Friday, March 06, 2009
Should Music Contracts Reflect Today's World or Yesterday's
The one-week trial between Universal Music Group (UMG) and F.B.T. Productions (Eminem) closed this week with FBT asserting that ‘When a music fan buys a song off of iTunes, the record label hasn’t done very much to get it on their playlist, and thus doesn’t deserve the lion’s share of the profits.’ About $1.6 million is a stake, with Eminem seeking three times the current royalty in the trail and the implications of any outcome on others is obvious.
F.B.T. claimed the download arrangements are similar to the one UMG has with traditional record clubs, and under this licensing agreement, Eminem gets 50% of the profit. When an album is downloaded on iTunes, it falls under the “records sold” provision of the agreement, giving Eminem an 18.23% royalty rate. F.B.T. are claiming that Universal simply grants a license for iTunes to distribute the recordings and by doing so, minimises its manufacturing costs.
Lawyers for UMG countered that they put millions of dollars into building the technology to send music files to digital retailers, and so deserve the royalty they currently receive. UMG, state that because record clubs fall under a separate part of the recording agreement they have with the artist, the situation is not comparable. They point out that the royalty rates are the same (18.23%) for cassettes, vinyl and CDs, even though the manufacturing costs vary considerably. So if a digital download costs less for the record company to manufacture, why should that rate change?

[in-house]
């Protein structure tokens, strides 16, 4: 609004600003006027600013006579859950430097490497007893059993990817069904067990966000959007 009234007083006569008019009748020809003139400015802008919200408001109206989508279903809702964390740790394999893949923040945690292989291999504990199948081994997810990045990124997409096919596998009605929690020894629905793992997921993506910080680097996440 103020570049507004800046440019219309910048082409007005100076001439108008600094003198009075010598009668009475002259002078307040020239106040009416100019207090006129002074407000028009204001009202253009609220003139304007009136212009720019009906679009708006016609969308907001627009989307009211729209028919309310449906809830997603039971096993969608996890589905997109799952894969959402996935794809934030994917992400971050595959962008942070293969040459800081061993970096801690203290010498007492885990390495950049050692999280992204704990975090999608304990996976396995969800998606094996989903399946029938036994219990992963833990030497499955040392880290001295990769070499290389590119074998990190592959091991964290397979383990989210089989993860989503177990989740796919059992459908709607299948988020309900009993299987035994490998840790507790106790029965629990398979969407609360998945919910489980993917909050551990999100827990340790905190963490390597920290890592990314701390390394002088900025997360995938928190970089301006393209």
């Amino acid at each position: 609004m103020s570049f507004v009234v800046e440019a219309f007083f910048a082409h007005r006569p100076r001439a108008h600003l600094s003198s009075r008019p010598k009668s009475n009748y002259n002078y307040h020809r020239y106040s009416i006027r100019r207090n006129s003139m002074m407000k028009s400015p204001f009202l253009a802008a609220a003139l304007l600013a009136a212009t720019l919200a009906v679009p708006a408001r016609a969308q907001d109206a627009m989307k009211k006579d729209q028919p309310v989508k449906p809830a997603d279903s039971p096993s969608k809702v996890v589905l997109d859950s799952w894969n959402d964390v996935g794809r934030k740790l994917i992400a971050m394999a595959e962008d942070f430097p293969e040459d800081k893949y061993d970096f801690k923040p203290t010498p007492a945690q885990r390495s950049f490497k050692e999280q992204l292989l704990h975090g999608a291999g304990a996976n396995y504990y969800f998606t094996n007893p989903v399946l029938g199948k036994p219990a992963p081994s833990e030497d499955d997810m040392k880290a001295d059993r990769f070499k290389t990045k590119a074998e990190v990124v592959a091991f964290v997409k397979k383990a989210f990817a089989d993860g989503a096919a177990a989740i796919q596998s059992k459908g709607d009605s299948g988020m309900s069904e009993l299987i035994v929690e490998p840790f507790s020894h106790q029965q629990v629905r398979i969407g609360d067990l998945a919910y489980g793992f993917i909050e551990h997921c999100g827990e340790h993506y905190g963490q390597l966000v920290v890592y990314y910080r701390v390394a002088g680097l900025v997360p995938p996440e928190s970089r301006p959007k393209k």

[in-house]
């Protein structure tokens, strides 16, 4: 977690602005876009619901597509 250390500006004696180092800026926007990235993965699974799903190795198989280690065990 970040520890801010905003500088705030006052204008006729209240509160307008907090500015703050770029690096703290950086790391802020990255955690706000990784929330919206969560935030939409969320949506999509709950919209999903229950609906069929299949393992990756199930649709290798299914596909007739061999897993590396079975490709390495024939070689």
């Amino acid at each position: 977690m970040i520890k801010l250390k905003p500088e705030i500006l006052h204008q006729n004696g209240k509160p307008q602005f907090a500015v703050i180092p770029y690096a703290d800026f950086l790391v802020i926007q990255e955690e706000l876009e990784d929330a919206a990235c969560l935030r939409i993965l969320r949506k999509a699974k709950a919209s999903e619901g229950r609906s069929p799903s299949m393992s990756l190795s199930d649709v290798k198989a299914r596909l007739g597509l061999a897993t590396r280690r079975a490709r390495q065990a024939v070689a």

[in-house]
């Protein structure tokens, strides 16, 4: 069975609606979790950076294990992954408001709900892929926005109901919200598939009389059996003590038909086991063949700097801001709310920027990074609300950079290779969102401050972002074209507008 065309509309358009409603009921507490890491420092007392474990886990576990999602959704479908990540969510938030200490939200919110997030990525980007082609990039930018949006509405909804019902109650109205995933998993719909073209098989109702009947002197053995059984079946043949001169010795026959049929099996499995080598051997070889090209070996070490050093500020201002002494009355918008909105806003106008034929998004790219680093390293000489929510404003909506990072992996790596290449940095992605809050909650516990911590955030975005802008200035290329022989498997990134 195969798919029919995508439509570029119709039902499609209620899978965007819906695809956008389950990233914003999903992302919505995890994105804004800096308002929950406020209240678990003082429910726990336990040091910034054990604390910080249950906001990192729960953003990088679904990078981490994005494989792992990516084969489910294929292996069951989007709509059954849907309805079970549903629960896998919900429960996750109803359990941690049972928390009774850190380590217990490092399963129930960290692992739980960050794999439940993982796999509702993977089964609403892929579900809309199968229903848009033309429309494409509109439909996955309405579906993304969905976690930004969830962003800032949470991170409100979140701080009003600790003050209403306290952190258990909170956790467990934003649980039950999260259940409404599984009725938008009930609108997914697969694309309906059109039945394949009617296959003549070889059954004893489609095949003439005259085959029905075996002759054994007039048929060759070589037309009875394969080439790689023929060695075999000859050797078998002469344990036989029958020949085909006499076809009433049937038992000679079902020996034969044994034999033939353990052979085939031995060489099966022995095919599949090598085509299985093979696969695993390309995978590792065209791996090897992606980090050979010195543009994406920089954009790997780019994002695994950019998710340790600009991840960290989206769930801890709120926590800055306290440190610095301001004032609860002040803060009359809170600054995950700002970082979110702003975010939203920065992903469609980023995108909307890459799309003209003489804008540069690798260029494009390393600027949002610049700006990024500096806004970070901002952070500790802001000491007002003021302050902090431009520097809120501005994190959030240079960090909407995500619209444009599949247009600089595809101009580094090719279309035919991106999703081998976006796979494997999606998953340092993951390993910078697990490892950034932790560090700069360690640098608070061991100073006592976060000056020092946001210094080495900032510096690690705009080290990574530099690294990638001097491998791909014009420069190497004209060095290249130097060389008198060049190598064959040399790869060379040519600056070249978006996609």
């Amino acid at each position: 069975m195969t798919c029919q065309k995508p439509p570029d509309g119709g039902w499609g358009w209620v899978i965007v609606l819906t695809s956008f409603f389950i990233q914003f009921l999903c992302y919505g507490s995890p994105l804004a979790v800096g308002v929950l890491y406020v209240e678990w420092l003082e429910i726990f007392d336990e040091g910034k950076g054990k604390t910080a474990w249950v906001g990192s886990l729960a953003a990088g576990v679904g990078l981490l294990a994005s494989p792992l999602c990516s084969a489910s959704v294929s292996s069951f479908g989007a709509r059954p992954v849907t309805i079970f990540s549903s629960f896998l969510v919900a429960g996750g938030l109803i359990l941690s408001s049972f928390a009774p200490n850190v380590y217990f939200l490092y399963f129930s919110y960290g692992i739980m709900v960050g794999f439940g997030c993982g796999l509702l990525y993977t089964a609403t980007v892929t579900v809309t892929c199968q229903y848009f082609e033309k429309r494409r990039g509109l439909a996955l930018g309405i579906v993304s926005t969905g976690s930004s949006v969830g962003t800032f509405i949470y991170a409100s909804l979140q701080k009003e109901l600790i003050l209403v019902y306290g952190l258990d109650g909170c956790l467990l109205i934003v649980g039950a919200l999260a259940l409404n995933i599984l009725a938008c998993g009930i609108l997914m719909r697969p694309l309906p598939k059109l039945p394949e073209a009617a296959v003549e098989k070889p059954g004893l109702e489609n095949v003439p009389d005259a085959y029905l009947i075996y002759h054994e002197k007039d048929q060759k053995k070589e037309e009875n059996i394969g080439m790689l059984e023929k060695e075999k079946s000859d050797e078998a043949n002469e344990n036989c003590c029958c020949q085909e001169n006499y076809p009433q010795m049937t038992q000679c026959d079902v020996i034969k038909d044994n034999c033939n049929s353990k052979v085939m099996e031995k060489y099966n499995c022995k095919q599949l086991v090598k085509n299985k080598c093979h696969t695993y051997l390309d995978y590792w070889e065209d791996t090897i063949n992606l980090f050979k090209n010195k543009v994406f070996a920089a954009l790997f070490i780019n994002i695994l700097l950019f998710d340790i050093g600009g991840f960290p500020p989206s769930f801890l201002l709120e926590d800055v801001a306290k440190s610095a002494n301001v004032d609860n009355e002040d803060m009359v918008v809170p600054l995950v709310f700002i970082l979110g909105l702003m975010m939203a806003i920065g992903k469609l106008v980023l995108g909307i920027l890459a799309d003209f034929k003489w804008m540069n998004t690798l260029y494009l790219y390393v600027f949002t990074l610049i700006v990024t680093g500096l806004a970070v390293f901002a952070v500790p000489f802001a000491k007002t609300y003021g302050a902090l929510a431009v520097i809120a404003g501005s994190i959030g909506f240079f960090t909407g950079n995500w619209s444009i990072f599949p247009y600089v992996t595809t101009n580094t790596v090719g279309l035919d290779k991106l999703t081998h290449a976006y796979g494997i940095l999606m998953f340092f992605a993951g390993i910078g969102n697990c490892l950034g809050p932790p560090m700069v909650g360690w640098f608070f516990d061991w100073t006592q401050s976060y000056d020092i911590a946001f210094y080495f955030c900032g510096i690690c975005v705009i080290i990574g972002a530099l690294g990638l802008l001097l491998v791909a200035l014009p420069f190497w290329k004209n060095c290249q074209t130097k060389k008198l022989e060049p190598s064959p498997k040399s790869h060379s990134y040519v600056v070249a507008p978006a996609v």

Some artists would say that they lost out when they moved from vinyl to CD's. They are cheaper to manufacture, but the packaging deduction went up from 10% to 25%. They lost when they moved to downloads, since labels would still charge for packaging under existing contracts. How can an artist be held under a contract to not-yet-developed technology in record contract negotiations that took place years ago?
If FBT wins this case, it will have a bigger impact on smaller bands and also bands that are held to contracts signed in the 60s and 70s. Contracts that were signed before digital downloads became prevalent often have a different royalty rate for albums than singles which could seriously be impacted as digital downloads consider all tracks as singles and are paid at the lower rate under these contracts.
Should artists have the right to renegotiate their contracts when new technology emerges to deliver their music? Universal is not only fighting Eminem's F.B.T. in court, but their entire roster, and this again shows the level of the mess that digitisation is heaping on the music producers and why they are haemorraghing artists and some would say trust.
There is a lesson here for all media companies who believe that they can roll old contracts forward with little regard to the spirit in which they were entered into or the fact that things have changed.